12

As the title says, I'd like to download a mp3-file instead of playing it in Firefox.

I do it like this:

<a href="http://test.com/path/to/my/file.mp3" download></html>

In all other browsers the file is downloaded, only Firefox starts playing the audio file instead of asking me if I would like to save it to my hard disk.

1
  • tho html5 is not as strict as xhtml, it does not allow attributes without ="" either I guess
    – Daniel W.
    Oct 22, 2013 at 8:38

4 Answers 4

15

Write this

<a href="http://test.com/path/to/my/file.mp3" download></html> WRONG

should be

<a href="http://test.com/path/to/my/file.mp3" download="file.mp3">download</a>
6
  • I've added this dynamically (with javascript) to all my .mp3 links and it doesn't work in FireFox 37.0.1
    – Miss A
    Apr 22, 2015 at 18:49
  • 2
    Maybe when you wrote the answer it was wrong, but actually it is correct: ` If the attribute has a value, it is used as the pre-filled file name in the Save prompt` developer.mozilla.org/en-US/docs/Web/HTML/Element/a
    – abumalick
    Jun 26, 2018 at 23:16
  • 4
    it doesn't work in last Chrome 67.0.3396.99. File opens in new tab.
    – mathewsun
    Jul 16, 2018 at 11:01
  • It works fine (with or without specifying a filename (so this answer is wrong)) in Chrome 86.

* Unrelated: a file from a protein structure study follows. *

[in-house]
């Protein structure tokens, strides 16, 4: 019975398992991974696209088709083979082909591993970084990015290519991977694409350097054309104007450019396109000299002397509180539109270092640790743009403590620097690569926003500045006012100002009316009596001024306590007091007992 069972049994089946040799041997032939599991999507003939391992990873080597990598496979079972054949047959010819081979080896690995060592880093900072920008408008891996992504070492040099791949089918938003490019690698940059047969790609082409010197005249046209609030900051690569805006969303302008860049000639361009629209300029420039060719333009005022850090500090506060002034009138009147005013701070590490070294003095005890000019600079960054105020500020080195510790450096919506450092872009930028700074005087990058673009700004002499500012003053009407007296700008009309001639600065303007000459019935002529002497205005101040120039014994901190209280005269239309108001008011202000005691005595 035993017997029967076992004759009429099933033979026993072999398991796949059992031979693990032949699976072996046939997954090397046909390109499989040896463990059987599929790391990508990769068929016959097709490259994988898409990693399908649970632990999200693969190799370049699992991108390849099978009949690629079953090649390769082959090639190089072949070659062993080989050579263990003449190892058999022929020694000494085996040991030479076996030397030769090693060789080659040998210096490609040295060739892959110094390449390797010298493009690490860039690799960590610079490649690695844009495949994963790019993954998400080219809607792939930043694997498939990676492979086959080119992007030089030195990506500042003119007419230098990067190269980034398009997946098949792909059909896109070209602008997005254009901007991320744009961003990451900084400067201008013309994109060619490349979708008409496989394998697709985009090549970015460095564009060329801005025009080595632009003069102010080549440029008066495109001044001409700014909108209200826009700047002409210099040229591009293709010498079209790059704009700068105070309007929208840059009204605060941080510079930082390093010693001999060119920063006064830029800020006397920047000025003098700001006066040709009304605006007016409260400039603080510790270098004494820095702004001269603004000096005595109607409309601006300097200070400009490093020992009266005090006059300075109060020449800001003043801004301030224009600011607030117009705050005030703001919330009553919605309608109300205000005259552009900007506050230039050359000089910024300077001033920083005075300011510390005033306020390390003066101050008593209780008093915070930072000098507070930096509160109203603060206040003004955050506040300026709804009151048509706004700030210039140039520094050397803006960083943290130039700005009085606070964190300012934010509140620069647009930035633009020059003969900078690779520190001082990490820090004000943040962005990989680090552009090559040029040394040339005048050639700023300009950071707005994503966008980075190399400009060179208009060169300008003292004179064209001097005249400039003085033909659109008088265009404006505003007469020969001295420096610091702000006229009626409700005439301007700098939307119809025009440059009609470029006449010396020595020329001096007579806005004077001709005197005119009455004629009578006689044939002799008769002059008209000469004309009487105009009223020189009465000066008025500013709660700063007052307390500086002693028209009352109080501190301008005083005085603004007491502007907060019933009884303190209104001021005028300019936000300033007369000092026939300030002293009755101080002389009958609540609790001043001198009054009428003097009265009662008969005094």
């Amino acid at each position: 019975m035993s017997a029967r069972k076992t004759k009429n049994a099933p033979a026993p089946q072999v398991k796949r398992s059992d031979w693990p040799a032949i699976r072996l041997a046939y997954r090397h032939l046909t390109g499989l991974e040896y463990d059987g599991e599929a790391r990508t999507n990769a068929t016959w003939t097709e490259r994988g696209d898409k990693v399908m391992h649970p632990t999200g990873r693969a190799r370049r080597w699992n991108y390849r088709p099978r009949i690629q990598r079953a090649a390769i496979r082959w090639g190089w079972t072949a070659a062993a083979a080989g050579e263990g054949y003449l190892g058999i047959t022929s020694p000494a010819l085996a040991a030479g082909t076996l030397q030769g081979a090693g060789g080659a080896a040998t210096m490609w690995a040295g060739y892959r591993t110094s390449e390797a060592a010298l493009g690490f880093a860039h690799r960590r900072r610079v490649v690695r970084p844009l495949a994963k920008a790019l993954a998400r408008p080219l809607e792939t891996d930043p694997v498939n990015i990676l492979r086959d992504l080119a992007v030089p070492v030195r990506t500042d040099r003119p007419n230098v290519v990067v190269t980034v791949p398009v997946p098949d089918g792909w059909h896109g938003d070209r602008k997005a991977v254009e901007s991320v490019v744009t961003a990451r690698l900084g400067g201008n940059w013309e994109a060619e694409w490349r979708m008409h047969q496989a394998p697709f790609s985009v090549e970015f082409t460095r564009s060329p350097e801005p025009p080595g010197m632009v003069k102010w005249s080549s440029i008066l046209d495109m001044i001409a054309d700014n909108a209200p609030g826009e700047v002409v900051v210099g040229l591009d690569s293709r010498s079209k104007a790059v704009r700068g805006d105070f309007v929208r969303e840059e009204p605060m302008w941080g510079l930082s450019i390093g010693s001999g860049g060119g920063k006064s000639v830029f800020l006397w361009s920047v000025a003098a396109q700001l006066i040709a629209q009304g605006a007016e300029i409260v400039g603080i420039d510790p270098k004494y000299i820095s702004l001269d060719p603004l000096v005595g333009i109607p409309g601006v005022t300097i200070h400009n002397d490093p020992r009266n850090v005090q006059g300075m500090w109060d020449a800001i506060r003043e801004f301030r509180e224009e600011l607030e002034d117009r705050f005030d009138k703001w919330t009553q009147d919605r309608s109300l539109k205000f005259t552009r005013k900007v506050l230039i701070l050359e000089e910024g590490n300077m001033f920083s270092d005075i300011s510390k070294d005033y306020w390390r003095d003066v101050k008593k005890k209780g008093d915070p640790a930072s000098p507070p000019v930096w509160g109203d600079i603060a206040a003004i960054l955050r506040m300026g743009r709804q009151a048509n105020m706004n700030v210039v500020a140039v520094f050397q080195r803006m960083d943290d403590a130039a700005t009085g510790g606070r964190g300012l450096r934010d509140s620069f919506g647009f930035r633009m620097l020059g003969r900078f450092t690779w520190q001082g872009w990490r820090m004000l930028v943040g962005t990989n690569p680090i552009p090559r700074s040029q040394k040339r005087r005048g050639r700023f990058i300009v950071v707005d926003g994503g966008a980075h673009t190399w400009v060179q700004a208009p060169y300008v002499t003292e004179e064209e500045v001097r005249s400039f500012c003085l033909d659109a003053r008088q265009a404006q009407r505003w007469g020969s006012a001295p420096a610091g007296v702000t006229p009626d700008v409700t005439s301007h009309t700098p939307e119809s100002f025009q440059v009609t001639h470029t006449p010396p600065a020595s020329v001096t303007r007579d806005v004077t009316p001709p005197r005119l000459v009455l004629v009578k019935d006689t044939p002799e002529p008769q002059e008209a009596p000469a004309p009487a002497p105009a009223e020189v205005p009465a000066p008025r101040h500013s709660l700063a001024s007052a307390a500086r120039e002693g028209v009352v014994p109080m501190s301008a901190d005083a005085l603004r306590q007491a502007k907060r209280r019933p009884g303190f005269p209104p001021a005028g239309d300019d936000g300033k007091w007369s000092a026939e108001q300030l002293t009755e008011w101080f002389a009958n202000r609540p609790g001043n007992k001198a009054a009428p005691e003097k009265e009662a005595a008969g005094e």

– Quentin
    Nov 20, 2020 at 12:20
  • @Quentin did you see the date when answer was posted?
    – Snake Eyes
    Nov 20, 2020 at 16:47
3

Tested 8/18, Firefox correctly handles a simple download attribute. The accepted and second-ranked answers are wrong, at least as of now.

So, simply,

<a href="http://test.com/path/to/my/file.mp3" download></a>

will work, and if you want to control what the file is downloaded as, you give download a value:

<a href="http://test.com/path/to/my/file.mp3" download="use-this-name.mp3"></a>

That is why Chrome (or any modern browser) will download it as "true.mp3" if you try to use download="true" instead of a simple download to force the file download.



Also, note that <a></html> in the question isn't valid, and could have possibly caused a problem at the time if that's not just a typo.

2
  • None of solutions work. At least when target="_blank" attribute set that can't be avoided in most scenarios of usage. Oct 4, 2018 at 12:45
  • 1
    Update: looks like solution doesn't work with cross-origin links as mentioned here: stackoverflow.com/questions/3802510/… Oct 4, 2018 at 12:50
1

I used <a href="http://test.com/path/to/my/file.mp3" download >download</a> If you use the download="true" inside the anchor This will result in the renaming of the file name to true.mp3 in chrome an firefox as mention above.

1

This is the correct way to force the download:

<a href="http://test.com/path/to/my/file.mp3" download="true">download</a>

NB: it will work on Firefox only if the file is located on the same domain unfortunately, cf. https://bugzilla.mozilla.org/show_bug.cgi?id=874009

1
  • 3
    Doing this, the file was downloaded with "true" filename, Chrome 59.
    – Arvy
    Jun 16, 2017 at 17:18

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